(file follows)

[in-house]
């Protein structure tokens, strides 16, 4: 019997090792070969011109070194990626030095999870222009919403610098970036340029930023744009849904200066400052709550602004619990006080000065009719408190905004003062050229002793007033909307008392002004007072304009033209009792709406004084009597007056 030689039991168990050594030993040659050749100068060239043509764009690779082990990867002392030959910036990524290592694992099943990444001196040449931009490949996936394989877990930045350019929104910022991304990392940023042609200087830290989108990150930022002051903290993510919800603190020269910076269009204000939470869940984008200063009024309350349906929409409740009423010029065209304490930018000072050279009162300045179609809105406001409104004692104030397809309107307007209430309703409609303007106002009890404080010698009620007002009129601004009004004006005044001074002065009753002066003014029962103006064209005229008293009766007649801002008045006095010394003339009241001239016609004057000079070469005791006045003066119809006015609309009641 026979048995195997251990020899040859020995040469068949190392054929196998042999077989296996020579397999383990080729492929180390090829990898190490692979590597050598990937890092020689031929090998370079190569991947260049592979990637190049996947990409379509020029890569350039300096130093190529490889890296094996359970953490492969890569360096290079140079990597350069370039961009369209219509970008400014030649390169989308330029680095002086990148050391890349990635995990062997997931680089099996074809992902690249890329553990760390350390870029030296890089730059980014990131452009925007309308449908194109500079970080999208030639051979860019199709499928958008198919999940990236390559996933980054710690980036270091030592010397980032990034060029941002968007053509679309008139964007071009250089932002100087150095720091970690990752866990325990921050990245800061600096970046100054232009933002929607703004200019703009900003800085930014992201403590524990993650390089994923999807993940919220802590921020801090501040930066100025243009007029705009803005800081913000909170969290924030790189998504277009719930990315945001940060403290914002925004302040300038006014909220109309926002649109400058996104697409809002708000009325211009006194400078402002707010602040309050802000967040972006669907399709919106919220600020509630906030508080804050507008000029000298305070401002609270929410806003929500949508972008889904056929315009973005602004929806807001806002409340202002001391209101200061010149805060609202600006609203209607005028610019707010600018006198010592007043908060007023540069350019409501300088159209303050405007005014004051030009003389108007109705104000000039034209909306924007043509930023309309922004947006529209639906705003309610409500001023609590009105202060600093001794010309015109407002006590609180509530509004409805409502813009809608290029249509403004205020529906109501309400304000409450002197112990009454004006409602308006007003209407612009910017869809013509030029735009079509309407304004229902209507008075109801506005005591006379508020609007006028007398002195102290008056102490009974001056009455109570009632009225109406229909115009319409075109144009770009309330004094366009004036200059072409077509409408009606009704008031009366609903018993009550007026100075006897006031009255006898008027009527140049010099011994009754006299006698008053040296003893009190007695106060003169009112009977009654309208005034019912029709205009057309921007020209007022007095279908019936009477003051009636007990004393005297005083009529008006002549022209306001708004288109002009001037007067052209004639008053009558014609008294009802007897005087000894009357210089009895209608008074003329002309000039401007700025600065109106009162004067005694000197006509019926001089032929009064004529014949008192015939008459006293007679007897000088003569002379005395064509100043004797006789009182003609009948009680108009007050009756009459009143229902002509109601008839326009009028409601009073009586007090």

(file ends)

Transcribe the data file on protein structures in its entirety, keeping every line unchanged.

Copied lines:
[in-house]
């Protein structure tokens, strides 16, 4: 019997090792070969011109070194990626030095999870222009919403610098970036340029930023744009849904200066400052709550602004619990006080000065009719408190905004003062050229002793007033909307008392002004007072304009033209009792709406004084009597007056 030689039991168990050594030993040659050749100068060239043509764009690779082990990867002392030959910036990524290592694992099943990444001196040449931009490949996936394989877990930045350019929104910022991304990392940023042609200087830290989108990150930022002051903290993510919800603190020269910076269009204000939470869940984008200063009024309350349906929409409740009423010029065209304490930018000072050279009162300045179609809105406001409104004692104030397809309107307007209430309703409609303007106002009890404080010698009620007002009129601004009004004006005044001074002065009753002066003014029962103006064209005229008293009766007649801002008045006095010394003339009241001239016609004057000079070469005791006045003066119809006015609309009641 026979048995195997251990020899040859020995040469068949190392054929196998042999077989296996020579397999383990080729492929180390090829990898190490692979590597050598990937890092020689031929090998370079190569991947260049592979990637190049996947990409379509020029890569350039300096130093190529490889890296094996359970953490492969890569360096290079140079990597350069370039961009369209219509970008400014030649390169989308330029680095002086990148050391890349990635995990062997997931680089099996074809992902690249890329553990760390350390870029030296890089730059980014990131452009925007309308449908194109500079970080999208030639051979860019199709499928958008198919999940990236390559996933980054710690980036270091030592010397980032990034060029941002968007053509679309008139964007071009250089932002100087150095720091970690990752866990325990921050990245800061600096970046100054232009933002929607703004200019703009900003800085930014992201403590524990993650390089994923999807993940919220802590921020801090501040930066100025243009007029705009803005800081913000909170969290924030790189998504277009719930990315945001940060403290914002925004302040300038006014909220109309926002649109400058996104697409809002708000009325211009006194400078402002707010602040309050802000967040972006669907399709919106919220600020509630906030508080804050507008000029000298305070401002609270929410806003929500949508972008889904056929315009973005602004929806807001806002409340202002001391209101200061010149805060609202600006609203209607005028610019707010600018006198010592007043908060007023540069350019409501300088159209303050405007005014004051030009003389108007109705104000000039034209909306924007043509930023309309922004947006529209639906705003309610409500001023609590009105202060600093001794010309015109407002006590609180509530509004409805409502813009809608290029249509403004205020529906109501309400304000409450002197112990009454004006409602308006007003209407612009910017869809013509030029735009079509309407304004229902209507008075109801506005005591006379508020609007006028007398002195102290008056102490009974001056009455109570009632009225109406229909115009319409075109144009770009309330004094366009004036200059072409077509409408009606009704008031009366609903018993009550007026100075006897006031009255006898008027009527140049010099011994009754006299006698008053040296003893009190007695106060003169009112009977009654309208005034019912029709205009057309921007020209007022007095279908019936009477003051009636007990004393005297005083009529008006002549022209306001708004288109002009001037007067052209004639008053009558014609008294009802007897005087000894009357210089009895209608008074003329002309000039401007700025600065109106009162004067005694000197006509019926001089032929009064004529014949008192015939008459006293007679007897000088003569002379005395064509100043004797006789009182003609009948009680108009007050009756009459009143229902002509109601008839326009009028409601009073009586007090």